tlhIngan-Hol Archive: Tue Dec 18 05:45:17 2007

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Re: jIHtaHbogh naDev vISovbe'

Alan Anderson ( [KLI Member] [Hol po'wI']

ja' qa'vaj:

> Does "rejected by at least one of my peers" mean that the article  
> was not published in HolQeD?

Yes.  I could have trimmed the article to remove the unjustified  
extrapolations, but the fundamental complaint from one of the  
reviewers would have remained.  He (she?) did not accept the single  
example from TKD as an appropriate basis for understanding Klingon  

> Take as given that <<jIHtaHbogh naDev vISovbe'>> isn't a mistake.

Of course.

> ...we know that <<naDev>> is the head noun of the relative clause.


> The relative clause is <<jIHtaHbogh naDev>>.

Not quite.  I'm saying that the relative clause is {jIHtaHbogh}.  The  
head noun is *described* by the clause, but it is not required to be  
*part of* the clause.  This is an important point.

> As you further discuss with SuStel, the 'where' comes from the  
> locative sense of <<naDev>>.  It doesn't result in any automatic  
> way from <<-bogh>>.

That's his argument, not mine.  My argument is that the {-bogh}  
*does* let us translate the clause using "where".  TKD 6.2.3 tells us  
we can do that.  I'm suggesting that {maSoppu'bogh Qe'} is properly  
understood as "the restaurant where we ate".

> ...I think it may be useful to explicitly state our analysis method  
> here.  We want to construct a precursor standalone "to-be" sentence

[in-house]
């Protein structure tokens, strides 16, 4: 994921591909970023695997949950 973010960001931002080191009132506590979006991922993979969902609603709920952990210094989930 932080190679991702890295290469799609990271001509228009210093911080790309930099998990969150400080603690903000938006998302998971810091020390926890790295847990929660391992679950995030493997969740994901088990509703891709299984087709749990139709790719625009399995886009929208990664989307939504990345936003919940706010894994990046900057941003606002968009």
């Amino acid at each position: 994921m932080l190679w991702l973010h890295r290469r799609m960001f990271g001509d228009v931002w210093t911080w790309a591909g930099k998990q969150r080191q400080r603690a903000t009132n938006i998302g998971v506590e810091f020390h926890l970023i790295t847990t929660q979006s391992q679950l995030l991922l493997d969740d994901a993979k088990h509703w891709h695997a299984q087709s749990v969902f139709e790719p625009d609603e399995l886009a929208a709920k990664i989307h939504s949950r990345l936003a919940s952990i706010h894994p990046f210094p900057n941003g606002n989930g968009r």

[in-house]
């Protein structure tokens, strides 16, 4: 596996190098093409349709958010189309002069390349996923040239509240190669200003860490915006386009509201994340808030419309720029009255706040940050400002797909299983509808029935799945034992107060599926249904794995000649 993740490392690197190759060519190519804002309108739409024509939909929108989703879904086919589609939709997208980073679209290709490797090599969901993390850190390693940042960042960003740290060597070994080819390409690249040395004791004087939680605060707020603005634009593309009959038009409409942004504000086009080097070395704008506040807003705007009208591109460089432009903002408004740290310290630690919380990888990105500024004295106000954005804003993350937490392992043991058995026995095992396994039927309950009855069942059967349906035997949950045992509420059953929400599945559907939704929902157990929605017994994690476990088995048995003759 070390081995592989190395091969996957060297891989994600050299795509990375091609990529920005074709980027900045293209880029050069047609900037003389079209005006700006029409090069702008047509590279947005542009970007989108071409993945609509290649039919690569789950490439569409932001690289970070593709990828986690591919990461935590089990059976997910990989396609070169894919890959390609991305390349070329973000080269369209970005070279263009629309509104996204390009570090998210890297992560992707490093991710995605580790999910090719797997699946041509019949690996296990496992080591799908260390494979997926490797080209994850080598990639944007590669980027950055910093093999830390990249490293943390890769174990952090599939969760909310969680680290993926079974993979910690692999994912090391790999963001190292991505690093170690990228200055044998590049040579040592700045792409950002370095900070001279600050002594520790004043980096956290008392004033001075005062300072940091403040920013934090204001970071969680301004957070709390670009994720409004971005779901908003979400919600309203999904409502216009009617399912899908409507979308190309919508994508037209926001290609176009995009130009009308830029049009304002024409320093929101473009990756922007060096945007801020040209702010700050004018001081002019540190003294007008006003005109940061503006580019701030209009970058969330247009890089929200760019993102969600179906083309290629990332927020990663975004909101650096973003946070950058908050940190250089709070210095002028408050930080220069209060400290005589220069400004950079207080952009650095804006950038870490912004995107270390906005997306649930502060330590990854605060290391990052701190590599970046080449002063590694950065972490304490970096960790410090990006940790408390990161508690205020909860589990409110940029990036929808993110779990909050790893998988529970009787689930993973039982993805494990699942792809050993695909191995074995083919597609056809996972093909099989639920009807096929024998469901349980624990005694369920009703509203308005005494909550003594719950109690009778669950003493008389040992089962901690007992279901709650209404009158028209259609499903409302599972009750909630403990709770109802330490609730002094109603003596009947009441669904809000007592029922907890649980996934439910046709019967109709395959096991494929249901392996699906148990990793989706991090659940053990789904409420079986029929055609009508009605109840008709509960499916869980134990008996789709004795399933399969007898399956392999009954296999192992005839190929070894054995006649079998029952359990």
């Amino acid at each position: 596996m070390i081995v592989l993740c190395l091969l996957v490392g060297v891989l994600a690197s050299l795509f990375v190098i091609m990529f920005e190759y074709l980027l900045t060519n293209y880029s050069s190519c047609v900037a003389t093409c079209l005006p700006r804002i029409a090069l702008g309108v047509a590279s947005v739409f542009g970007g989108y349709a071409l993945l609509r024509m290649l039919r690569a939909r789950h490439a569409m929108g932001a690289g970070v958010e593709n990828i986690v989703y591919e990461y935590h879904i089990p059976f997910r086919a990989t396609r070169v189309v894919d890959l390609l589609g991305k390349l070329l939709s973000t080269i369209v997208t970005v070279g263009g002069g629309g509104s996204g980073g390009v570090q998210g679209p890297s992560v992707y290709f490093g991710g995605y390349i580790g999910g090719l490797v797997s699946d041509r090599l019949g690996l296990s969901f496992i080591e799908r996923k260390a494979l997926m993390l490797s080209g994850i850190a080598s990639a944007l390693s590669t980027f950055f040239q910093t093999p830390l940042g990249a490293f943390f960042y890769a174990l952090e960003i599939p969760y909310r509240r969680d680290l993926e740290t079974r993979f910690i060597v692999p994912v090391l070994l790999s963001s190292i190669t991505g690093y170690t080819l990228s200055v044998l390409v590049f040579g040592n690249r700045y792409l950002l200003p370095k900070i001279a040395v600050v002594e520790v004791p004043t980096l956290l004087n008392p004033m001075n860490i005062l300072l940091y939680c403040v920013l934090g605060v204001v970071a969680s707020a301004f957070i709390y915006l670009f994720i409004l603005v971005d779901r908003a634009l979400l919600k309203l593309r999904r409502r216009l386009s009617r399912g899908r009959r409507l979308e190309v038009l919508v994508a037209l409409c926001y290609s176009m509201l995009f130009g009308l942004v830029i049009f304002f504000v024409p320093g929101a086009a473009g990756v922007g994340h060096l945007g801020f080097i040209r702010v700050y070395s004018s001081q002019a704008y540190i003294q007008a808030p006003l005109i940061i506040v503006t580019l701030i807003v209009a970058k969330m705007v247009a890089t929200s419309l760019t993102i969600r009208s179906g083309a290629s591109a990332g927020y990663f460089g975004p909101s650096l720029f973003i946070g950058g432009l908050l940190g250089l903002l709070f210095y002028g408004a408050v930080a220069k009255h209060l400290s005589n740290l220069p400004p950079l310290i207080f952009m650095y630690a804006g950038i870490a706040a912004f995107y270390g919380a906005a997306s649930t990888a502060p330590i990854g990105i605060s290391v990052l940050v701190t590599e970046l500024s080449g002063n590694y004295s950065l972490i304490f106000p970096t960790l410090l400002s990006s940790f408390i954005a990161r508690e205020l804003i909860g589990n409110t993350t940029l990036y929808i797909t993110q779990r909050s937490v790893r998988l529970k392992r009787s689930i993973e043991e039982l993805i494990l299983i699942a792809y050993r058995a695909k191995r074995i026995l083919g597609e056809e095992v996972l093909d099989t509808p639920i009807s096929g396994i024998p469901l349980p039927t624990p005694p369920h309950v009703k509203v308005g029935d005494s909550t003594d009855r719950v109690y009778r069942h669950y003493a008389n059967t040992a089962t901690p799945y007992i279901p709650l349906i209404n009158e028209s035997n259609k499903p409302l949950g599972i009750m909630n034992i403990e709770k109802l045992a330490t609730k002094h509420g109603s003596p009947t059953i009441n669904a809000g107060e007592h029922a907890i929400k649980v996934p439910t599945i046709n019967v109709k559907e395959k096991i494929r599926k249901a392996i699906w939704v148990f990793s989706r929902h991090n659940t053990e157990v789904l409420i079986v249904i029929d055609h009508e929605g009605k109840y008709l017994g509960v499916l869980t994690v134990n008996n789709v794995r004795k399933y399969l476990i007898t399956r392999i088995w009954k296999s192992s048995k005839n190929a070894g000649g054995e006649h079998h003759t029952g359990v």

> using <<jIH>> and <<naDev>>.  Then from that, we intend to add <<- 
> bogh>> to the pronoun-as-verb.

That's not my method.  I'm deconstructing the phrase, not building it.

You're trying to start with a phrase that includes the head noun and  
then mark it as a relative clause.  That's the same path that keeps  
"the ship in which I fled" from being translated.  My analysis starts  
by noting that a relative clause *describes* its head noun in a way  
translated into English using a relative pronoun: who, that, which,  
where, etc.  It only *contains* the head noun when that noun is  
semantically part of the clause.

The rest of your analysis relies on the starting point of having the  
head noun as the relative clause's locative, it requires a lot of  
handwaving to explain the apparent shift in word order, and it seems  
to assume that the "where" idea comes from {-Daq} (either implied or  
explicit) rather than from the definition of a relative clause.  I  
thought my explanation had been clearer than that.

-- ghunchu'wI'

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